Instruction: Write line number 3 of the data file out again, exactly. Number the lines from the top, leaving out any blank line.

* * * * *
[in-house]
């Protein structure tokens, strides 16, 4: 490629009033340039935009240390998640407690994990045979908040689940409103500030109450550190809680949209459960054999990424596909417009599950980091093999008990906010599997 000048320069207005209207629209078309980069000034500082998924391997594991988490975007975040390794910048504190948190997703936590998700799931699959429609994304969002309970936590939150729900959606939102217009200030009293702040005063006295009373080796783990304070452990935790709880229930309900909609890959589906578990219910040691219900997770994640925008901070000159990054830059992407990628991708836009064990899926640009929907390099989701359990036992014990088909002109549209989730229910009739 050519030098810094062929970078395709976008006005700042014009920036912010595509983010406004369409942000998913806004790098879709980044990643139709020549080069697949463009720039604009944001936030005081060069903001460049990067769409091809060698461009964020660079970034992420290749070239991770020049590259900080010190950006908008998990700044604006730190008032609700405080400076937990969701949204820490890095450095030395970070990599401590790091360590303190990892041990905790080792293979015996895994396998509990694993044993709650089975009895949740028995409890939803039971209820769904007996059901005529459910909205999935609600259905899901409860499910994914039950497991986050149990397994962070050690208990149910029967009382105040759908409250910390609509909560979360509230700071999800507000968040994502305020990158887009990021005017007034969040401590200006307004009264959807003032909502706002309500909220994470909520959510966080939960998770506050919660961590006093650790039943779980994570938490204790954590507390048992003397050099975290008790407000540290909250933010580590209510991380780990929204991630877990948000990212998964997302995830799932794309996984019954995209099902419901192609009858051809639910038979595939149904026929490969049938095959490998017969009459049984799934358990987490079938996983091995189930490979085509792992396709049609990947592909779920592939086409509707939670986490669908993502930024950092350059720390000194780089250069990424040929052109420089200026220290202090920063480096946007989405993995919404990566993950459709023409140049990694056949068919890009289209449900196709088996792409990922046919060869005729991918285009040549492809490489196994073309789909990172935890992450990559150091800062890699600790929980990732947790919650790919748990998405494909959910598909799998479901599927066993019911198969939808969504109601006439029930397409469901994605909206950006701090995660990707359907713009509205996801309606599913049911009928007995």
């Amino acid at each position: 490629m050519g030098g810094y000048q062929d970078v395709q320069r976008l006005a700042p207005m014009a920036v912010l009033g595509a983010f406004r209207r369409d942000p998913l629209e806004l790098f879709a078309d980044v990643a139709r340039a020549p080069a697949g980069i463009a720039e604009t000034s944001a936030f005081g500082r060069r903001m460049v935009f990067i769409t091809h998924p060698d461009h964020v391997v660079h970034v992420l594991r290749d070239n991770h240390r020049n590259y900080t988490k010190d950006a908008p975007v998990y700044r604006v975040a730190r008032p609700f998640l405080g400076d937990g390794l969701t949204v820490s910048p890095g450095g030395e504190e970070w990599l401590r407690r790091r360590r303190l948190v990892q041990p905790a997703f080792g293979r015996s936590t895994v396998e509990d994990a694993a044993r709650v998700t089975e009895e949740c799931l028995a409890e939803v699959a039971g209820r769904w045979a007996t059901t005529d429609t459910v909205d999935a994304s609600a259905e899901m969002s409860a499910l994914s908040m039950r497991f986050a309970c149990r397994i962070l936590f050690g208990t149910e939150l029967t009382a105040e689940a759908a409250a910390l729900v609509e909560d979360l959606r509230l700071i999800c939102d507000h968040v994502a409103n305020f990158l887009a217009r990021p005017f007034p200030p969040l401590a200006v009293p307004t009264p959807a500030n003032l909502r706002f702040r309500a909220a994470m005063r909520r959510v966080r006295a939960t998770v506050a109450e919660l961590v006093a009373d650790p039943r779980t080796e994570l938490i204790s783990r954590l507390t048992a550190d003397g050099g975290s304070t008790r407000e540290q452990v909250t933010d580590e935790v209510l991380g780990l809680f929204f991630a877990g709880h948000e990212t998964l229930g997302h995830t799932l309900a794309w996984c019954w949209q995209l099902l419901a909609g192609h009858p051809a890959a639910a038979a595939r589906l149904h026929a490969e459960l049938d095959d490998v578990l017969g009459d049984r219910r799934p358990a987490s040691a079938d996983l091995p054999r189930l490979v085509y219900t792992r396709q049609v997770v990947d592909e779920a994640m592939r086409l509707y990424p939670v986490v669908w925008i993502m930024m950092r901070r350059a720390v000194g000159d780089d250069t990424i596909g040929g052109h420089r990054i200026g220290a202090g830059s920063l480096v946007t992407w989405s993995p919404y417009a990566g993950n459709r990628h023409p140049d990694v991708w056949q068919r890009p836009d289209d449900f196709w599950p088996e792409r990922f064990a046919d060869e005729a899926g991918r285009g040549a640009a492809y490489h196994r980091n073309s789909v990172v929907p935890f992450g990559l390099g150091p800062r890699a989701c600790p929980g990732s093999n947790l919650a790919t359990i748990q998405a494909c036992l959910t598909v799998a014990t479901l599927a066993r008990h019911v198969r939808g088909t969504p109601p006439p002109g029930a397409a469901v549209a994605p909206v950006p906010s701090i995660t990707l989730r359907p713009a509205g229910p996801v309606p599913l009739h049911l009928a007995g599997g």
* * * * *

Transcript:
């Amino acid at each position: 490629m050519g030098g810094y000048q062929d970078v395709q320069r976008l006005a700042p207005m014009a920036v912010l009033g595509a983010f406004r209207r369409d942000p998913l629209e806004l790098f879709a078309d980044v990643a139709r340039a020549p080069a697949g980069i463009a720039e604009t000034s944001a936030f005081g500082r060069r903001m460049v935009f990067i769409t091809h998924p060698d461009h964020v391997v660079h970034v992420l594991r290749d070239n991770h240390r020049n590259y900080t988490k010190d950006a908008p975007v998990y700044r604006v975040a730190r008032p609700f998640l405080g400076d937990g390794l969701t949204v820490s910048p890095g450095g030395e504190e970070w990599l401590r407690r790091r360590r303190l948190v990892q041990p905790a997703f080792g293979r015996s936590t895994v396998e509990d994990a694993a044993r709650v998700t089975e009895e949740c799931l028995a409890e939803v699959a039971g209820r769904w045979a007996t059901t005529d429609t459910v909205d999935a994304s609600a259905e899901m969002s409860a499910l994914s908040m039950r497991f986050a309970c149990r397994i962070l936590f050690g208990t149910e939150l029967t009382a105040e689940a759908a409250a910390l729900v609509e909560d979360l959606r509230l700071i999800c939102d507000h968040v994502a409103n305020f990158l887009a217009r990021p005017f007034p200030p969040l401590a200006v009293p307004t009264p959807a500030n003032l909502r706002f702040r309500a909220a994470m005063r909520r959510v966080r006295a939960t998770v506050a109450e919660l961590v006093a009373d650790p039943r779980t080796e994570l938490i204790s783990r954590l507390t048992a550190d003397g050099g975290s304070t008790r407000e540290q452990v909250t933010d580590e935790v209510l991380g780990l809680f929204f991630a877990g709880h948000e990212t998964l229930g997302h995830t799932l309900a794309w996984c019954w949209q995209l099902l419901a909609g192609h009858p051809a890959a639910a038979a595939r589906l149904h026929a490969e459960l049938d095959d490998v578990l017969g009459d049984r219910r799934p358990a987490s040691a079938d996983l091995p054999r189930l490979v085509y219900t792992r396709q049609v997770v990947d592909e779920a994640m592939r086409l509707y990424p939670v986490v669908w925008i993502m930024m950092r901070r350059a720390v000194g000159d780089d250069t990424i596909g040929g052109h420089r990054i200026g220290a202090g830059s920063l480096v946007t992407w989405s993995p919404y417009a990566g993950n459709r990628h023409p140049d990694v991708w056949q068919r890009p836009d289209d449900f196709w599950p088996e792409r990922f064990a046919d060869e005729a899926g991918r285009g040549a640009a492809y490489h196994r980091n073309s789909v990172v929907p935890f992450g990559l390099g150091p800062r890699a989701c600790p929980g990732s093999n947790l919650a790919t359990i748990q998405a494909c036992l959910t598909v799998a014990t479901l599927a066993r008990h019911v198969r939808g088909t969504p109601p006439p002109g029930a397409a469901v549209a994605p909206v950006p906010s701090i995660t990707l989730r359907p713009a509205g229910p996801v309606p599913l009739h049911l009928a007995g599997g």